May 4, 2011 7:49 am
RISMEDIA, May 4, 2011-Hundreds of thousands of teens nationwide are expected to participate in the 10th annual National Day to Prevent Teen Pregnancy on May 4, 2011. The purpose of the National Day is to focus the attention of teens on the importance of avoiding too-early pregnancy and parenthood through an interactive online quiz and game.
On the National Day, teens nationwide are asked to go www.StayTeen.org to participate in several online activities that challenge them to think carefully about what they might do "in the moment." The message of the National Day is straightforward: Sex has consequences.
This year, the popular National Day Quiz will be animated for the first time. Young people will also be able to play a new, online game-Invasion of the Myth Monsters- that challenges them to help prevent the spread of myths and untruths about sex, contraception, and pregnancy.
More than a half-million teens participated in National Day activities in 2010 and nearly 4.2 million individuals have taken the National Day Quiz since 2002.
The extraordinary declines in teen pregnancy and childbearing over the past two decades have proven that progress can be made on challenging social issues. Since the early 1990s, the teen pregnancy and birth rates have declined by about one-third. The teen birth rate in the United States declined 6 percent in 2009 and is now at a record low, according to recent data from the Centers for Disease Control and Prevention's National Center for Health Statistics. Rates declined among older and younger teens and among all racial and ethnic groups. For example, the birth rate among Hispanic teens declined 10 percent in 2009 and is now at a record low.
"While we celebrate the extraordinary progress the nation has made in preventing too early pregnancy and parenthood, we must not mistake these impressive gains with victory," cautions Sarah Brown, Chief Executive Officer of The National Campaign to Prevent Teen and Unplanned Pregnancy, organizer of the National Day. "It is still the case that three in ten teen girls in this country become pregnant before age 20 and that the U.S. has the highest teen pregnancy rate among comparable countries.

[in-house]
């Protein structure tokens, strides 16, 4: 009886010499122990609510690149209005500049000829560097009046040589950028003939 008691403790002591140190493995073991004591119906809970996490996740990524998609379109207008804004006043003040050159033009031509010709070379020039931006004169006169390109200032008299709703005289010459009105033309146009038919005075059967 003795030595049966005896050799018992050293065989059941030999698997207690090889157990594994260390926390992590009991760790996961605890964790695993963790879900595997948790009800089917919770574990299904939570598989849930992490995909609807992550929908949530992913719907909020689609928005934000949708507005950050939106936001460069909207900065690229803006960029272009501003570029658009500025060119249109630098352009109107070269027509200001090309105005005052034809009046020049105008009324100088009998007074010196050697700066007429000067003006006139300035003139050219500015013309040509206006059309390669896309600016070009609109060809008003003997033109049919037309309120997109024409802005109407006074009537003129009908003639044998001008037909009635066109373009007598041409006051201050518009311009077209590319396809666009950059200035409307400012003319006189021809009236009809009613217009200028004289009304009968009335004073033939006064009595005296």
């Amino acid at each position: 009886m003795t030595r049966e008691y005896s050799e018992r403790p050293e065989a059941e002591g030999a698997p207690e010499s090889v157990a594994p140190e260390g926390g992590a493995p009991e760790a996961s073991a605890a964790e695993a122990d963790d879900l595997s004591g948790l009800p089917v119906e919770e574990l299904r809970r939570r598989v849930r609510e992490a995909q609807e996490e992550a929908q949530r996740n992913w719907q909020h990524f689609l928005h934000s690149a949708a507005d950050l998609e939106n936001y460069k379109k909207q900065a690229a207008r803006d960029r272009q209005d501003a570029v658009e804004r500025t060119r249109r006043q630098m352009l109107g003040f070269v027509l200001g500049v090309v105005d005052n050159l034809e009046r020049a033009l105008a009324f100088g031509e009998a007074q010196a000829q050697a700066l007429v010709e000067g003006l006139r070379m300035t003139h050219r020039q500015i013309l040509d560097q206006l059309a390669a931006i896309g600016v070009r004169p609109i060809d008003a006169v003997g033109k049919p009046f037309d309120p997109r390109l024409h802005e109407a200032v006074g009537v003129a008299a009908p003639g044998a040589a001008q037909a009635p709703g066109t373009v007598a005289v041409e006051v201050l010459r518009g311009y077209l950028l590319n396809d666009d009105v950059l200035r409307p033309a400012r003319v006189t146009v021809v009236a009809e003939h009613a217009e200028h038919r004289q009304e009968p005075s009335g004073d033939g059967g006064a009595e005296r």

"When it comes to convincing young people that adolescence should be a time for education and growing-up, not pregnancy and parenthood, there is much yet to be done. We hope that-in some modest way-the National Day will help teens think carefully about sex, relationships, contraception, the possibility of pregnancy, and the lifelong challenges of being a parent."
Each year those who take the National Day Quiz are asked to participate in a follow-up evaluation. Among the findings from a group of teens who participated in the 2010 National Day Quiz:
- 60 percent said the Quiz made the risks of sex and teen pregnancy see more real to them;
- 55 percent said the Quiz made them think about things they hadn't thought about before; and
- 61 percent said they'd talk to their friends about the Quiz.
Support for the National Day: The National Day has widespread support from a diverse group of more than 200 media outlets, teen websites, health sector leaders, education leaders, businesses, youth-serving groups, groups representing elected officials, fatherhood and male involvement groups, faith-based groups, and other prominent national organizations. Visit www.TheNationalCampaign.org/national for a full list of National Day partners and to learn how you can support the National Day.
About the National Campaign: The National Campaign to Prevent Teen and Unplanned Pregnancy is a nonprofit, nonpartisan initiative supported almost entirely by private donations. Our mission is to promote values, behavior and policies that reduce both teen pregnancy and unplanned pregnancy among young adults. By increasing the proportion of children born into welcoming, intact families who are prepared to take on the demanding task of raising the next generation, our efforts will improve the well-being of children and strengthen the nation.
For more information visit www.TheNationalCampaign.org.
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